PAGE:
If we do get another crypto boom, the goal will be to act more like the 2010s version of Texas and less like the 1970s one
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“There’s a lot of interesting stuff you can do.”
Permissionless II, Day 3
Thanks to the skyrocketing oil prices of the 1970s, the state of Texas became a symbol of ostentatious wealth and conspicuous consumption — all while the rest of the country struggled with stagflation.
The tables turned when the oil boom turned into an oil bust.
While the 1980s became a decade of conspicuous consumption for much of the rest of the country, the mood in Texas was summed up in a commonly seen bumper sticker:
“Lord, give me one more oil boom. I promise not to piss it away again.”
Crypto people will know the feeling.
No one would argue that the crypto industry made the best use of the boom that ended with the Luna bust of early 2022.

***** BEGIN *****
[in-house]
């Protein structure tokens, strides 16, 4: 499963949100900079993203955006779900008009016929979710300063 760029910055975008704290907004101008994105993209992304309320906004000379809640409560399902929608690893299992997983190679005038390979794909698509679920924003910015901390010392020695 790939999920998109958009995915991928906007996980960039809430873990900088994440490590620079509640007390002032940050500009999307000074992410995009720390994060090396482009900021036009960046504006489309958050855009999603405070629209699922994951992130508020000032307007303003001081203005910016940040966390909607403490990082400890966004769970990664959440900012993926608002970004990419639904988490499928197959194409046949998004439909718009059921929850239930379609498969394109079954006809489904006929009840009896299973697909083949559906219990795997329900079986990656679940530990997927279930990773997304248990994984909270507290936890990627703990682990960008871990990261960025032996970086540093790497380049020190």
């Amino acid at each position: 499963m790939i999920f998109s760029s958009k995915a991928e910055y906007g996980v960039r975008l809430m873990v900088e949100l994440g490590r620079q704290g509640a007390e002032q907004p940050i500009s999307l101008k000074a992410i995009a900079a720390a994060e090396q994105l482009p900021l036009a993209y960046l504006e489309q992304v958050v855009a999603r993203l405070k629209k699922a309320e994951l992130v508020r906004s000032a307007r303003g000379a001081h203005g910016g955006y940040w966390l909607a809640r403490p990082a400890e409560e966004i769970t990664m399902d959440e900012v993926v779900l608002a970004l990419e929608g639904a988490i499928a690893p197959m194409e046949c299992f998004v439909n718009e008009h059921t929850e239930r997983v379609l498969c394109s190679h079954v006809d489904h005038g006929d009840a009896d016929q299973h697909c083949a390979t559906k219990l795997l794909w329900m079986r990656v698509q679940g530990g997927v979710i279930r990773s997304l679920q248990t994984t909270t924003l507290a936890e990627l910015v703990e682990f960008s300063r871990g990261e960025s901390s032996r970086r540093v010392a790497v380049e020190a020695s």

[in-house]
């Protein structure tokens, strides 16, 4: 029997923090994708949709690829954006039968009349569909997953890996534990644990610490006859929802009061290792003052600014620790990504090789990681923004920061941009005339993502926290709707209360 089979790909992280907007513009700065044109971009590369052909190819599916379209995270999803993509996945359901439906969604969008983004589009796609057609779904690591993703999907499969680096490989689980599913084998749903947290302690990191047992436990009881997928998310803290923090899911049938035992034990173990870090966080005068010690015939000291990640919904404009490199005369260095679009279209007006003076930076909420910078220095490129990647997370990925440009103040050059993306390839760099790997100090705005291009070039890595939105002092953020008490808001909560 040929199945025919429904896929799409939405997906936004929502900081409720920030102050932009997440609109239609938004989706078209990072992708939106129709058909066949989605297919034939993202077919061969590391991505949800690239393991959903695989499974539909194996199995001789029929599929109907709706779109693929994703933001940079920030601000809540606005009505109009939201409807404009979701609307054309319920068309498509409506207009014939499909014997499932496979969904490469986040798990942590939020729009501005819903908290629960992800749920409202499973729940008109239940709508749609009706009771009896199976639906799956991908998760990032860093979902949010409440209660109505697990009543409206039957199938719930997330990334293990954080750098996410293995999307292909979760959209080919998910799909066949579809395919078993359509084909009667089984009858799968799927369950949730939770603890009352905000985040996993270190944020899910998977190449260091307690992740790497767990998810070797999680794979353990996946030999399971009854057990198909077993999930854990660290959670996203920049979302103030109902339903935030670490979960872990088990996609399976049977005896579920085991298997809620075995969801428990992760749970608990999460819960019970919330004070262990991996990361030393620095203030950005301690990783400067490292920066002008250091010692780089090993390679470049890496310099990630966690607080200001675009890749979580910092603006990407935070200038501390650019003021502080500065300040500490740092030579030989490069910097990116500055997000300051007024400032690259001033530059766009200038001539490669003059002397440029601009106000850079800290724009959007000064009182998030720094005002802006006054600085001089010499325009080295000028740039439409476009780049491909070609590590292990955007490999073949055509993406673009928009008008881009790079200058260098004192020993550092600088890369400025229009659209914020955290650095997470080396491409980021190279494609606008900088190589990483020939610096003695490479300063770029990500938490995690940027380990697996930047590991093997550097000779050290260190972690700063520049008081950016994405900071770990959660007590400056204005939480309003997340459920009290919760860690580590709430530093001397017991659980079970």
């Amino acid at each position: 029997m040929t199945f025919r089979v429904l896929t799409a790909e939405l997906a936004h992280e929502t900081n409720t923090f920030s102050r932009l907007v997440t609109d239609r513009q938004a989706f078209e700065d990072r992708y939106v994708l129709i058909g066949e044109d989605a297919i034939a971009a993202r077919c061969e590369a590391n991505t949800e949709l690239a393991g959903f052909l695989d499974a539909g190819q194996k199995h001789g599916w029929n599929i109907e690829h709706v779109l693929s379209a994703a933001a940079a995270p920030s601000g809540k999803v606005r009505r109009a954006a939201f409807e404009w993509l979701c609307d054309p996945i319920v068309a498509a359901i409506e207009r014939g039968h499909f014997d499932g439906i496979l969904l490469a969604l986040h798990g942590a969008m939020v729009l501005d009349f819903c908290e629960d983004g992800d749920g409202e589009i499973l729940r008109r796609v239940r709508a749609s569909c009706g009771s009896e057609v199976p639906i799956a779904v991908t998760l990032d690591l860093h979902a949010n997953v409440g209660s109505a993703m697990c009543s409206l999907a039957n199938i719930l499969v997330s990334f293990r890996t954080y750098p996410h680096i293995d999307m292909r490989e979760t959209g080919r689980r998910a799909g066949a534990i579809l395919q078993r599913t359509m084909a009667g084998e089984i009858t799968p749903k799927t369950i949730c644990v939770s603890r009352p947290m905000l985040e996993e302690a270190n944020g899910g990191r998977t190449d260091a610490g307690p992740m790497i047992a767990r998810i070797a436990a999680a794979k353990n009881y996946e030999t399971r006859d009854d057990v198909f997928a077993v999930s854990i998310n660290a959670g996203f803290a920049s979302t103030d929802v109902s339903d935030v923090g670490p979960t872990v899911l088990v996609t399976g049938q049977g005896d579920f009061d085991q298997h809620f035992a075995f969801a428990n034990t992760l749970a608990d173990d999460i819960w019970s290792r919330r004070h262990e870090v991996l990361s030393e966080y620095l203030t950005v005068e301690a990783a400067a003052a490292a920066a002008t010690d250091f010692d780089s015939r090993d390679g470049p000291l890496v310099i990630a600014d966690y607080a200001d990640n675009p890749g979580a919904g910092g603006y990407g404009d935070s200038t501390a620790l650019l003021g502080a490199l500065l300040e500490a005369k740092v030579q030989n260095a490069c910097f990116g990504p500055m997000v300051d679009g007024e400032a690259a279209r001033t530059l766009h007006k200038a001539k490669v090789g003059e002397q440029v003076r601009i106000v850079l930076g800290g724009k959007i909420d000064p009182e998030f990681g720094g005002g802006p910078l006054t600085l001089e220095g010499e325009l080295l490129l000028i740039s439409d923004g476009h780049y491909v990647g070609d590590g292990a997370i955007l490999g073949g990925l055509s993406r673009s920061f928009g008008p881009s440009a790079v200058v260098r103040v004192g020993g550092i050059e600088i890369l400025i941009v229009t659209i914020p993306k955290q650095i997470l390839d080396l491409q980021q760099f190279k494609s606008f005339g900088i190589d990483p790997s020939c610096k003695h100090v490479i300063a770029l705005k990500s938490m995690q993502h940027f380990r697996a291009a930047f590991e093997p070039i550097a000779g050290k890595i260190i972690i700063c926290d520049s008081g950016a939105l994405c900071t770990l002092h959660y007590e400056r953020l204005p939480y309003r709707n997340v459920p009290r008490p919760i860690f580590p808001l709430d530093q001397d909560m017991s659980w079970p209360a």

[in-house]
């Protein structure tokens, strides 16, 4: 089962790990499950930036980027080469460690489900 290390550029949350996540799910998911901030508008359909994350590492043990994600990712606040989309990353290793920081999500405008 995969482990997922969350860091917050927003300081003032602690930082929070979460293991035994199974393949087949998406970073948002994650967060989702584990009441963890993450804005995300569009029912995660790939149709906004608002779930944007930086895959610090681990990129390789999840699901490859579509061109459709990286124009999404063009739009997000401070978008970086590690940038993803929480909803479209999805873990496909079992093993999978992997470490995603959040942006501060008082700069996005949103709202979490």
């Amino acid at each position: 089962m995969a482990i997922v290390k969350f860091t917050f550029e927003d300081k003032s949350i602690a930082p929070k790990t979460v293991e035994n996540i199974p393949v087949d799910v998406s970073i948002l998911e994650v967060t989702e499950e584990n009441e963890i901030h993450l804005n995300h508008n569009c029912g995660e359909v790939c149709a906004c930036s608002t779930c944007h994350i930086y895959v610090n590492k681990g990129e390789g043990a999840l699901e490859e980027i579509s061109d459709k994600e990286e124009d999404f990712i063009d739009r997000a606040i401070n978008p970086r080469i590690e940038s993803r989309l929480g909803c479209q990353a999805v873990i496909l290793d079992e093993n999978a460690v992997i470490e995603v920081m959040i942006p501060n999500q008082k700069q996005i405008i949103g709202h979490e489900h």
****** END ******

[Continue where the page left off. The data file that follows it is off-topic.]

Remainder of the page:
But we’ve learned our lesson, right?
If we could just have one more bull market, we would do the right thing.
Instead of chasing dog coins and 80,000% APR Ponzi schemes, we would build real products with real use cases that would convert mainstream users to the empowerment of decentralization.
There were none of those old bumper stickers in evidence in Austin this week because Texas did get another oil boom (thanks to fracking and horizontal drilling) and appears to have put the proceeds to better use.
Would crypto do the same?
If the speakers I saw today at Permissionless are any indication, I think it just might.
If we do get another crypto boom, the goal will be to act more like the 2010s version of Texas and less like the 1970s one — i.e., more Vitalik and less Do Kwon, SBF, and Alex Mashinsky.
So it was fitting that Vitalik himself kicked off the final day of Permissionless in his typically thoughtful, low-key, and non-promotional way.
Asked about his hopes for Ethereum he imagined making decentralization mainstream by easing people into it.
“The holy grail would be to try to create an on-ramp” that would allow people to create an Ethereum address with, say, a Google account, but with the ability to convert that address to a smart contract when they’re ready to decentralize.
“Instead of your Ethereum address being backed by your Gmail, your email becomes backed by your Ethereum address.”
Why would that matter?